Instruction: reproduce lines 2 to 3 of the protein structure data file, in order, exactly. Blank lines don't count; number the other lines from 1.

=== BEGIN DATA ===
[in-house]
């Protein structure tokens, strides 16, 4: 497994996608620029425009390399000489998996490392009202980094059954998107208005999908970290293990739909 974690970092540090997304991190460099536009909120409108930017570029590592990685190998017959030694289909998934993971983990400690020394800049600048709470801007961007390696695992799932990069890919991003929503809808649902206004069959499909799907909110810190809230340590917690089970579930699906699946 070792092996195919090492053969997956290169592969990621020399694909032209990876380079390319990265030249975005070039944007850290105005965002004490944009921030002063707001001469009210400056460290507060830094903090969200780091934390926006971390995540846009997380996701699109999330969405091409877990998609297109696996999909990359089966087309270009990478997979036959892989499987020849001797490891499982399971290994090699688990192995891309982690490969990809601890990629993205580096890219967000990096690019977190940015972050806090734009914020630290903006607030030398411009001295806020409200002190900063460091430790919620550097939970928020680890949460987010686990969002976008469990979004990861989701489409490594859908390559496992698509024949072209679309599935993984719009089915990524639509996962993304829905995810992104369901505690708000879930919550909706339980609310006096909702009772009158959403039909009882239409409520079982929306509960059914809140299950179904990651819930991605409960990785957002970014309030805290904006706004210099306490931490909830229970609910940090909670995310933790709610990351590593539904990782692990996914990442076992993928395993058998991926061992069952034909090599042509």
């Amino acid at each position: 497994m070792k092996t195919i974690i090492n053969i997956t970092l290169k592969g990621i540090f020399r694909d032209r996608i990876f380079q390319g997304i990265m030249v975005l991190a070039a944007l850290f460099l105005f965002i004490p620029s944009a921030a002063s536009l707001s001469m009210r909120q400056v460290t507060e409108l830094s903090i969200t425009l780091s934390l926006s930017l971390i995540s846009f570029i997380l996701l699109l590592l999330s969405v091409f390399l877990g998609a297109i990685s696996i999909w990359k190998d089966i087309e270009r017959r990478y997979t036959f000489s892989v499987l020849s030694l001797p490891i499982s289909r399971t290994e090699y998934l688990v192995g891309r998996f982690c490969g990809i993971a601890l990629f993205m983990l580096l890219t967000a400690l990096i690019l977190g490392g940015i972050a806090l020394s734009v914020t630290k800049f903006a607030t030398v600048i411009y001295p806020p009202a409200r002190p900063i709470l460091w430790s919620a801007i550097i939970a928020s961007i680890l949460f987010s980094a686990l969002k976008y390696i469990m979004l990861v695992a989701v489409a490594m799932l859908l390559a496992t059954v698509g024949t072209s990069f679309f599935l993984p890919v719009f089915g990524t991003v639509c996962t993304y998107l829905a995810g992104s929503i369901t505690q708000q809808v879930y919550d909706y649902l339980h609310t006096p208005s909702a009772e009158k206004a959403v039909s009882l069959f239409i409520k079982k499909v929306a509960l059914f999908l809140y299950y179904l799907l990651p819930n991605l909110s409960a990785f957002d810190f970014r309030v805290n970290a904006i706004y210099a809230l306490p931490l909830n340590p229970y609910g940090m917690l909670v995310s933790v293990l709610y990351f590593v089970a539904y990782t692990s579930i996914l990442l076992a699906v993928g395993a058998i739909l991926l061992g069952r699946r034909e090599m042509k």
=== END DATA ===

């Protein structure tokens, strides 16, 4: 497994996608620029425009390399000489998996490392009202980094059954998107208005999908970290293990739909 974690970092540090997304991190460099536009909120409108930017570029590592990685190998017959030694289909998934993971983990400690020394800049600048709470801007961007390696695992799932990069890919991003929503809808649902206004069959499909799907909110810190809230340590917690089970579930699906699946 070792092996195919090492053969997956290169592969990621020399694909032209990876380079390319990265030249975005070039944007850290105005965002004490944009921030002063707001001469009210400056460290507060830094903090969200780091934390926006971390995540846009997380996701699109999330969405091409877990998609297109696996999909990359089966087309270009990478997979036959892989499987020849001797490891499982399971290994090699688990192995891309982690490969990809601890990629993205580096890219967000990096690019977190940015972050806090734009914020630290903006607030030398411009001295806020409200002190900063460091430790919620550097939970928020680890949460987010686990969002976008469990979004990861989701489409490594859908390559496992698509024949072209679309599935993984719009089915990524639509996962993304829905995810992104369901505690708000879930919550909706339980609310006096909702009772009158959403039909009882239409409520079982929306509960059914809140299950179904990651819930991605409960990785957002970014309030805290904006706004210099306490931490909830229970609910940090909670995310933790709610990351590593539904990782692990996914990442076992993928395993058998991926061992069952034909090599042509």
């Amino acid at each position: 497994m070792k092996t195919i974690i090492n053969i997956t970092l290169k592969g990621i540090f020399r694909d032209r996608i990876f380079q390319g997304i990265m030249v975005l991190a070039a944007l850290f460099l105005f965002i004490p620029s944009a921030a002063s536009l707001s001469m009210r909120q400056v460290t507060e409108l830094s903090i969200t425009l780091s934390l926006s930017l971390i995540s846009f570029i997380l996701l699109l590592l999330s969405v091409f390399l877990g998609a297109i990685s696996i999909w990359k190998d089966i087309e270009r017959r990478y997979t036959f000489s892989v499987l020849s030694l001797p490891i499982s289909r399971t290994e090699y998934l688990v192995g891309r998996f982690c490969g990809i993971a601890l990629f993205m983990l580096l890219t967000a400690l990096i690019l977190g490392g940015i972050a806090l020394s734009v914020t630290k800049f903006a607030t030398v600048i411009y001295p806020p009202a409200r002190p900063i709470l460091w430790s919620a801007i550097i939970a928020s961007i680890l949460f987010s980094a686990l969002k976008y390696i469990m979004l990861v695992a989701v489409a490594m799932l859908l390559a496992t059954v698509g024949t072209s990069f679309f599935l993984p890919v719009f089915g990524t991003v639509c996962t993304y998107l829905a995810g992104s929503i369901t505690q708000q809808v879930y919550d909706y649902l339980h609310t006096p208005s909702a009772e009158k206004a959403v039909s009882l069959f239409i409520k079982k499909v929306a509960l059914f999908l809140y299950y179904l799907l990651p819930n991605l909110s409960a990785f957002d810190f970014r309030v805290n970290a904006i706004y210099a809230l306490p931490l909830n340590p229970y609910g940090m917690l909670v995310s933790v293990l709610y990351f590593v089970a539904y990782t692990s579930i996914l990442l076992a699906v993928g395993a058998i739909l991926l061992g069952r699946r034909e090599m042509k």